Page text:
1974 Infection and immunity

295. EXTRINSIC INCUBATION PERIOD OF HAEMOBARTONELLA MURIS IN THE SPINED RAT LOUSE, POLYPLAX SPINULOSA Full Text available with Trip Pro

EXTRINSIC INCUBATION PERIOD OF HAEMOBARTONELLA MURIS IN THE SPINED RAT LOUSE, POLYPLAX SPINULOSA 13641220 2000 07 01 2018 12 01 0021-9193 77 4 1959 Apr Journal of bacteriology J. Bacteriol. Extrinsic incubation period of Haemobartonella muris in the spined rat louse, Polyplax spinulosa. 511 CRYSTAL M M MM eng Journal Article United States J Bacteriol 2985120R 0021-9193 OM Animals Anoplura Mycoplasma Phthiraptera Rats 5936:15112:234 HAEMOBARTONELLA 1959 4 1 1959 4 1 0 1 1959 4 1 0 0 ppublish

1959 Journal of bacteriology

296. Safety of malathion dusting powder for louse control Full Text available with Trip Pro

Safety of malathion dusting powder for louse control Because some strains of body lice are resistant to DDT and gamma-BHC, there is need for other effective, safe chemicals to control them. Malathion is known to be effective at a concentration of 1%. To test its safety, the bodies and clothing of 39 men were dusted 5 times a week for 8-16 weeks with talcum powder containing 0, 1%, 5%, and 10% malathion. Complaints about odour and skin irritation were roughly proportional to dosage. No change (...) in blood cholinesterase activity was found, except perhaps with 10% powder. Urinary excretion of malathion-derived material was proportional to dosage. No other changes attributable to malathion were observed and the compound is considered safe for control of head and body lice.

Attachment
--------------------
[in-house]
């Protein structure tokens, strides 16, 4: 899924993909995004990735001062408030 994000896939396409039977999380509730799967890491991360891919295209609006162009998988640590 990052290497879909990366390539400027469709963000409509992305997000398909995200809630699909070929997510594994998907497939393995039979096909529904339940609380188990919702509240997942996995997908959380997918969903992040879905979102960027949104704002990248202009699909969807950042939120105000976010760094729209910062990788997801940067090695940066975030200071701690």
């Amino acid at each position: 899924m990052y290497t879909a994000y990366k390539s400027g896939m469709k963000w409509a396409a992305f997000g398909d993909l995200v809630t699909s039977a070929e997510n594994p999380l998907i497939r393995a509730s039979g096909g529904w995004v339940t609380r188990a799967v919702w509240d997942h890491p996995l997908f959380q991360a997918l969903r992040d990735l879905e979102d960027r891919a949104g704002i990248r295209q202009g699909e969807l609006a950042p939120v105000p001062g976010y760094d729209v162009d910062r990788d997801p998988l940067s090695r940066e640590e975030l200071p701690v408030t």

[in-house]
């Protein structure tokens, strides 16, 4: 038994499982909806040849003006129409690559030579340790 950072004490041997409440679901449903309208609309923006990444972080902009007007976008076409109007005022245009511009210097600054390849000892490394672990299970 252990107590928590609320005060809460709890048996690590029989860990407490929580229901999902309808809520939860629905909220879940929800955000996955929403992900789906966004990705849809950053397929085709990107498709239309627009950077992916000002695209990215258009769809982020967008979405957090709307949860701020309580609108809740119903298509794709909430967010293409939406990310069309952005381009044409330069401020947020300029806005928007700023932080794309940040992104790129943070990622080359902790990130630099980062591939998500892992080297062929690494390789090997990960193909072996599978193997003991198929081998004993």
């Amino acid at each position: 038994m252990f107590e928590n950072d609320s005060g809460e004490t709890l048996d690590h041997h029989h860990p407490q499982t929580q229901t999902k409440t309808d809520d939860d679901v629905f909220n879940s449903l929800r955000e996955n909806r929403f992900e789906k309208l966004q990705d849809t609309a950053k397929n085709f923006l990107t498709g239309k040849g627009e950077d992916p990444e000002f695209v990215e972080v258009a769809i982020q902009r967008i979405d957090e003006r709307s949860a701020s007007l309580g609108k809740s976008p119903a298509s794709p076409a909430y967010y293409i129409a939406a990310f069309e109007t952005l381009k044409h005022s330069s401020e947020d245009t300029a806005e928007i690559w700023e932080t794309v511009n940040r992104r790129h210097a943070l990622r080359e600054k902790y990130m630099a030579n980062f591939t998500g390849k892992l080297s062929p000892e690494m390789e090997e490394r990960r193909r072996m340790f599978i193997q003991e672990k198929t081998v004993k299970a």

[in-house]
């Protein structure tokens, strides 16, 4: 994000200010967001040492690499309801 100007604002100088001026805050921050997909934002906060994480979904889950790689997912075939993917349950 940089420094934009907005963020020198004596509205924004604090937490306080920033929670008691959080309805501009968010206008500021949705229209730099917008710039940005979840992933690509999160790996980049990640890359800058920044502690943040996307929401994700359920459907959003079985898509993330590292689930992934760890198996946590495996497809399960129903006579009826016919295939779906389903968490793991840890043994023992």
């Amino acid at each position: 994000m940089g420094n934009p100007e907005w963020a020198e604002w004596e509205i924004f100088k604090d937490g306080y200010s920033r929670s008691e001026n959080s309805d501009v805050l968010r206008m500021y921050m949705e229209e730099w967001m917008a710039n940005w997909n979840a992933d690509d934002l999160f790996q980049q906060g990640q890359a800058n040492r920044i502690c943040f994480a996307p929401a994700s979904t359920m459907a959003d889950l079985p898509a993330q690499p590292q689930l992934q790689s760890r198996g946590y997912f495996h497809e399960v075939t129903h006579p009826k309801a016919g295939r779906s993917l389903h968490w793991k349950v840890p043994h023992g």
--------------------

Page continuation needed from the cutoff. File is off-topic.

1960 Bulletin of the World Health Organization

297. Anemia in Range Cattle Heavily Infested with the Short-Nosed Sucking Louse, Haematopinus Eurysternus (NITZ.) (Anoplura: Haematopinidae) Full Text available with Trip Pro

Anemia in Range Cattle Heavily Infested with the Short-Nosed Sucking Louse, Haematopinus Eurysternus (NITZ.) (Anoplura: Haematopinidae) 17649226 2007 07 27 2018 11 13 0316-5957 24 5 1960 May Canadian journal of comparative medicine and veterinary science Can J Comp Med Vet Sci Anemia in Range Cattle Heavily Infested with the Short-Nosed Sucking Louse, Haematopinus Eurysternus (NITZ.) (Anoplura: Haematopinidae). 158-61 Shemanchuk J A JA Haufe W O WO Thompson C O CO eng Journal Article Canada Can

1960 Canadian journal of comparative medicine and veterinary science

298. Fine Structure of Rickettsia quintana Cultivated In Vitro and in the Louse Full Text available with Trip Pro

Fine Structure of Rickettsia quintana Cultivated In Vitro and in the Louse Ito, Susumu (Harvard Medical School, Boston, Mass.), and J. W. Vinson. Fine structure of Rickettsia quintana cultivated in vitro and in the louse. J. Bacteriol. 89:481-495. 1965.-Usually rod-shaped, Rickettsia quintana cells measure about 0.2 to 0.5 mu wide and up to 1.6 mu long. The rickettsiae have both an outer cell wall, about 80 A thick, and a plasma membrane, about 70 A thick, each of which is trilaminar (...) , a constricting furrow is formed by the cell wall and plasmalemma. No difference in fine structure was observed between R. quintana propagated on cell-free media and in the louse.

1965 Journal of bacteriology

299. Temperatures Lethal to the Louse Full Text available with Trip Pro

Temperatures Lethal to the Louse 20782978 2011 04 04 2011 04 04 0007-1447 1 4130 1940 Mar 02 British medical journal Br Med J Temperatures Lethal to the Louse. 341 Buxton P A PA eng Journal Article England Br Med J 0372673 0007-1447 2010 8 27 6 0 1940 3 2 0 0 1940 3 2 0 1 ppublish 20782978 PMC2176476

1940 British medical journal

300. Some Recent Work on the Louse: (Section of Dermatology) Full Text available with Trip Pro

Some Recent Work on the Louse: (Section of Dermatology) 19992319 2010 06 24 2010 06 24 0035-9157 34 4 1941 Feb Proceedings of the Royal Society of Medicine Proc. R. Soc. Med. Some Recent Work on the Louse: (Section of Dermatology). 193-204 Buxton P A PA eng Journal Article England Proc R Soc Med 7505890 0035-9157 2009 12 9 6 0 1941 2 1 0 0 1941 2 1 0 1 ppublish 19992319 PMC1997870

1941 Proceedings of the Royal Society of Medicine

To help you find the content you need quickly, you can filter your results via the categories on the right-hand side >>>>